• ITVI.USA
    16,240.330
    -110.510
    -0.7%
  • OTLT.USA
    2.762
    0.031
    1.1%
  • OTRI.USA
    21.780
    0.120
    0.6%
  • OTVI.USA
    16,233.310
    -109.890
    -0.7%
  • TSTOPVRPM.ATLPHL
    3.520
    0.380
    12.1%
  • TSTOPVRPM.CHIATL
    2.960
    -0.660
    -18.2%
  • TSTOPVRPM.DALLAX
    1.610
    0.250
    18.4%
  • TSTOPVRPM.LAXDAL
    3.340
    -0.130
    -3.7%
  • TSTOPVRPM.PHLCHI
    2.100
    -0.250
    -10.6%
  • TSTOPVRPM.LAXSEA
    3.860
    -0.220
    -5.4%
  • WAIT.USA
    126.000
    -2.000
    -1.6%
  • ITVI.USA
    16,240.330
    -110.510
    -0.7%
  • OTLT.USA
    2.762
    0.031
    1.1%
  • OTRI.USA
    21.780
    0.120
    0.6%
  • OTVI.USA
    16,233.310
    -109.890
    -0.7%
  • TSTOPVRPM.ATLPHL
    3.520
    0.380
    12.1%
  • TSTOPVRPM.CHIATL
    2.960
    -0.660
    -18.2%
  • TSTOPVRPM.DALLAX
    1.610
    0.250
    18.4%
  • TSTOPVRPM.LAXDAL
    3.340
    -0.130
    -3.7%
  • TSTOPVRPM.PHLCHI
    2.100
    -0.250
    -10.6%
  • TSTOPVRPM.LAXSEA
    3.860
    -0.220
    -5.4%
  • WAIT.USA
    126.000
    -2.000
    -1.6%
American Shipper

GPA posts record container volumes in May

Terminals operated by the Georgia Ports Authority handled 350,104 TEUs in May 2017, an 11.68 percent increase from the same month last year.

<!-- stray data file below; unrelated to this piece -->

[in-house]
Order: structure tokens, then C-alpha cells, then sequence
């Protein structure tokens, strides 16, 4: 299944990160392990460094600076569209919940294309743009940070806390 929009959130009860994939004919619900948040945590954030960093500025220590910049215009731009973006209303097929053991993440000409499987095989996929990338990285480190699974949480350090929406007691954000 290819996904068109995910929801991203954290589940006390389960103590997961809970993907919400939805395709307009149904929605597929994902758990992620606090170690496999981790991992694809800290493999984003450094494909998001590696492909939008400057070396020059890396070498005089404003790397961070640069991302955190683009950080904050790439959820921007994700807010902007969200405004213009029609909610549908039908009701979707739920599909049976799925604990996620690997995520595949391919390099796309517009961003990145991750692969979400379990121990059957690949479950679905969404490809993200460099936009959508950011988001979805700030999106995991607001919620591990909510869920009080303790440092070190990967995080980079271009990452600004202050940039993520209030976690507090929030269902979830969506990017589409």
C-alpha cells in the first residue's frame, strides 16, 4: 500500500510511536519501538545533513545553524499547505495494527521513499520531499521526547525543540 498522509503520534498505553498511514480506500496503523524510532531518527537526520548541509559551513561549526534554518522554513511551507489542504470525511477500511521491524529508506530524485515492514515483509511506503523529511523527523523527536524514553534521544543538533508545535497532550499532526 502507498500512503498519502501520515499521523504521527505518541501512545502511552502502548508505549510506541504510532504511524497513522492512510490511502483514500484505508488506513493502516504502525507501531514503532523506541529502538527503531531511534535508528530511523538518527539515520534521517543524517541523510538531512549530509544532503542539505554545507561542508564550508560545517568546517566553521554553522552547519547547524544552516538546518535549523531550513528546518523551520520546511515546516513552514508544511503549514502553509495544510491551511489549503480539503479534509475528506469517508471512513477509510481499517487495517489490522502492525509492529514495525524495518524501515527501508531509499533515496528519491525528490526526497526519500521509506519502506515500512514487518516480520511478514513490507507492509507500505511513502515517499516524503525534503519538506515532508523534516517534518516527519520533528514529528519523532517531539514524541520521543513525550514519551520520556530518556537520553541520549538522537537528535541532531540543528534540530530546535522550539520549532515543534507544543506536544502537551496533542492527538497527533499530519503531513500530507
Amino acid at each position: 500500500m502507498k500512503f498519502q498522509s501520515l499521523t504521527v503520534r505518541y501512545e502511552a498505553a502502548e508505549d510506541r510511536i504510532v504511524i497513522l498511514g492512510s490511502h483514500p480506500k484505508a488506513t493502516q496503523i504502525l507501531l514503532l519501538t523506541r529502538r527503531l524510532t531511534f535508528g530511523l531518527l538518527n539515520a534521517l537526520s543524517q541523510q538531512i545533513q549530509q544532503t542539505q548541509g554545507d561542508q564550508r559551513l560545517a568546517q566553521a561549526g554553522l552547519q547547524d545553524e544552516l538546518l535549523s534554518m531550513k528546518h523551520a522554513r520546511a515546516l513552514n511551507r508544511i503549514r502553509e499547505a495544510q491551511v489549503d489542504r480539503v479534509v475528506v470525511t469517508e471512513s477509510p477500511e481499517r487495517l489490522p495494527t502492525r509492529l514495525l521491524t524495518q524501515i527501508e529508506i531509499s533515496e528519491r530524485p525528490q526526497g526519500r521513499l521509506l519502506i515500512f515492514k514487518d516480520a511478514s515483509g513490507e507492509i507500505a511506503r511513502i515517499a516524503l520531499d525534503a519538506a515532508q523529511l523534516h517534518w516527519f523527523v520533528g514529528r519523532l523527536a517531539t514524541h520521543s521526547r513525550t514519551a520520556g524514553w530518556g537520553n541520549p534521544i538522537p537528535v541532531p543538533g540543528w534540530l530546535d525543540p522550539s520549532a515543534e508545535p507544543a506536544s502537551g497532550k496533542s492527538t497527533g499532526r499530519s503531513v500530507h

The Georgia Ports Authority (GPA), which operates the state’s seaports in Savannah and Brunswick, handled 350,104 TEUs of containerized cargo last month, 11.68 percent (36,619 TEUs) more than during the same month a year ago, according to recent data from the port authority.
   The amount was an all-time record month for container volume, according to GPA, which attributed the increase in part to larger vessels reaching the port via the expanded Panama Canal, and additional container services calling ports in Georgia.
   “Our record-breaking performance in May with no congestion or operational issues gave our customers increased confidence in Georgia’s ports,” Port Authority Executive Director Griff Lynch said in a statement. “This proves the GPA can simultaneously serve larger vessels and greater volumes while providing the excellent logistic solutions our customers have come to expect.
   “It’s evident shipping lines are deploying larger vessels and cargo exchanges through the Panama Canal to Georgia’s ports,” Lynch explained. “This is a strong indicator that an important market share shift to Georgia is possible through recently restructured shipping services.”
   GPA said that between July 2016 and May 2017, its Garden City Terminal received 1,676 vessel calls, of which 454 transited the expanded Panama Canal. This led to a 16 percent increase in throughput during that 11-month period via the Panama Canal at Garden City Terminal, according to the data.
   Lynch said the recent calls of a couple of 13,000-TEU-plus vessels — the COSCO Development and OOCL France — demonstrate that the GPA can efficiently handle larger vessels. The ships, he said, play to the strengths of Garden City’s single terminal operation, which includes a 1,200-acre complex, 26 ship-to-shore cranes, nine container berths and on-terminal service by two Class I railroads.
   After the April 1 realignment of major container shipping alliances, 35 weekly container services are calling at the Garden City Terminal, more than any other port on the U.S. East Coast, according to the Georgia Ports Authority.

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